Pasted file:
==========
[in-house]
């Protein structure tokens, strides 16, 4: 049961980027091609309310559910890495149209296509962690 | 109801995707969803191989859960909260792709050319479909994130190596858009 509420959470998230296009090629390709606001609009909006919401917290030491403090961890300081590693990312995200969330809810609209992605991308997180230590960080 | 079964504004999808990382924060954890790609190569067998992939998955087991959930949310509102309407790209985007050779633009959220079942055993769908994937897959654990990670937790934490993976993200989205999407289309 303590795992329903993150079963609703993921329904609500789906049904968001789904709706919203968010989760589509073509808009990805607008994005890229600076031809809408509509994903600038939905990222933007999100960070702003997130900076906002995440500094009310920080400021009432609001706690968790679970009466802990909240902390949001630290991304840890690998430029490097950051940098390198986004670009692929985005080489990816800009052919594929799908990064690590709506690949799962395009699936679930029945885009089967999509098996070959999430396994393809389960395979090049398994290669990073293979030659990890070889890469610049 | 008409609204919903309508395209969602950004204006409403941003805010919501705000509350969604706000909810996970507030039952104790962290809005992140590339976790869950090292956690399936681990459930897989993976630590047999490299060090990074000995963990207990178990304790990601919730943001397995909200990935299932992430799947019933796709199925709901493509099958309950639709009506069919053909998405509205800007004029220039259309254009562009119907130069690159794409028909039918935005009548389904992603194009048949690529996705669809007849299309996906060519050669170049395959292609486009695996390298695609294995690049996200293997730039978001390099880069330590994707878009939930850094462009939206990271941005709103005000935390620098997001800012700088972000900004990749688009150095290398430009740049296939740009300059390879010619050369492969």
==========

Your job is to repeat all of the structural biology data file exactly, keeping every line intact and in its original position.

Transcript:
[in-house]
């Protein structure tokens, strides 16, 4: 049961980027091609309310559910890495149209296509962690 | 109801995707969803191989859960909260792709050319479909994130190596858009 509420959470998230296009090629390709606001609009909006919401917290030491403090961890300081590693990312995200969330809810609209992605991308997180230590960080 | 079964504004999808990382924060954890790609190569067998992939998955087991959930949310509102309407790209985007050779633009959220079942055993769908994937897959654990990670937790934490993976993200989205999407289309 303590795992329903993150079963609703993921329904609500789906049904968001789904709706919203968010989760589509073509808009990805607008994005890229600076031809809408509509994903600038939905990222933007999100960070702003997130900076906002995440500094009310920080400021009432609001706690968790679970009466802990909240902390949001630290991304840890690998430029490097950051940098390198986004670009692929985005080489990816800009052919594929799908990064690590709506690949799962395009699936679930029945885009089967999509098996070959999430396994393809389960395979090049398994290669990073293979030659990890070889890469610049 | 008409609204919903309508395209969602950004204006409403941003805010919501705000509350969604706000909810996970507030039952104790962290809005992140590339976790869950090292956690399936681990459930897989993976630590047999490299060090990074000995963990207990178990304790990601919730943001397995909200990935299932992430799947019933796709199925709901493509099958309950639709009506069919053909998405509205800007004029220039259309254009562009119907130069690159794409028909039918935005009548389904992603194009048949690529996705669809007849299309996906060519050669170049395959292609486009695996390298695609294995690049996200293997730039978001390099880069330590994707878009939930850094462009939206990271941005709103005000935390620098997001800012700088972000900004990749688009150095290398430009740049296939740009300059390879010619050369492969």